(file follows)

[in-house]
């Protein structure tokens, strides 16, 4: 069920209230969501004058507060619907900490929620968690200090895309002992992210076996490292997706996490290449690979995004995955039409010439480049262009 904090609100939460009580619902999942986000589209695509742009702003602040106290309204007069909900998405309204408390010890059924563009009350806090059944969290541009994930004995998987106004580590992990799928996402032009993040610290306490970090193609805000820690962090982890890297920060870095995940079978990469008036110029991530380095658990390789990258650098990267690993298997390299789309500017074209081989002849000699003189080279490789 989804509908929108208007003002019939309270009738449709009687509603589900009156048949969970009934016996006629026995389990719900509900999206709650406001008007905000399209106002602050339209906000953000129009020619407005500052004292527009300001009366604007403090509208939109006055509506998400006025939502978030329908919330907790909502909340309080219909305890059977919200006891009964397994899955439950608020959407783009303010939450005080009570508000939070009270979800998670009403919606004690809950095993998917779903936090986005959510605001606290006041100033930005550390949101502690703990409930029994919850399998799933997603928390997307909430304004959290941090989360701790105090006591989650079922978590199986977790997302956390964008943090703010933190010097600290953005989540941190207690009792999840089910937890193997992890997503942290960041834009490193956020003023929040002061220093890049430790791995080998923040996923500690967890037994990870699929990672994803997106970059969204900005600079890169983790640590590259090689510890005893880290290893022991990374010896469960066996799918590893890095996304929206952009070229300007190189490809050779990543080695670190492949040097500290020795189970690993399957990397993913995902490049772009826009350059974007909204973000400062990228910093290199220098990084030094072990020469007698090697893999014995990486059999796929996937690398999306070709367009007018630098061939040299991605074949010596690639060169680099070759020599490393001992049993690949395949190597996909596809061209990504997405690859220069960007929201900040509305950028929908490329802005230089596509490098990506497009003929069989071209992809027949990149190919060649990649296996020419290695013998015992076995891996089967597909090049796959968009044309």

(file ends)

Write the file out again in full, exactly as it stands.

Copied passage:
[in-house]
């Protein structure tokens, strides 16, 4: 069920209230969501004058507060619907900490929620968690200090895309002992992210076996490292997706996490290449690979995004995955039409010439480049262009 904090609100939460009580619902999942986000589209695509742009702003602040106290309204007069909900998405309204408390010890059924563009009350806090059944969290541009994930004995998987106004580590992990799928996402032009993040610290306490970090193609805000820690962090982890890297920060870095995940079978990469008036110029991530380095658990390789990258650098990267690993298997390299789309500017074209081989002849000699003189080279490789 989804509908929108208007003002019939309270009738449709009687509603589900009156048949969970009934016996006629026995389990719900509900999206709650406001008007905000399209106002602050339209906000953000129009020619407005500052004292527009300001009366604007403090509208939109006055509506998400006025939502978030329908919330907790909502909340309080219909305890059977919200006891009964397994899955439950608020959407783009303010939450005080009570508000939070009270979800998670009403919606004690809950095993998917779903936090986005959510605001606290006041100033930005550390949101502690703990409930029994919850399998799933997603928390997307909430304004959290941090989360701790105090006591989650079922978590199986977790997302956390964008943090703010933190010097600290953005989540941190207690009792999840089910937890193997992890997503942290960041834009490193956020003023929040002061220093890049430790791995080998923040996923500690967890037994990870699929990672994803997106970059969204900005600079890169983790640590590259090689510890005893880290290893022991990374010896469960066996799918590893890095996304929206952009070229300007190189490809050779990543080695670190492949040097500290020795189970690993399957990397993913995902490049772009826009350059974007909204973000400062990228910093290199220098990084030094072990020469007698090697893999014995990486059999796929996937690398999306070709367009007018630098061939040299991605074949010596690639060169680099070759020599490393001992049993690949395949190597996909596809061209990504997405690859220069960007929201900040509305950028929908490329802005230089596509490098990506497009003929069989071209992809027949990149190919060649990649296996020419290695013998015992076995891996089967597909090049796959968009044309």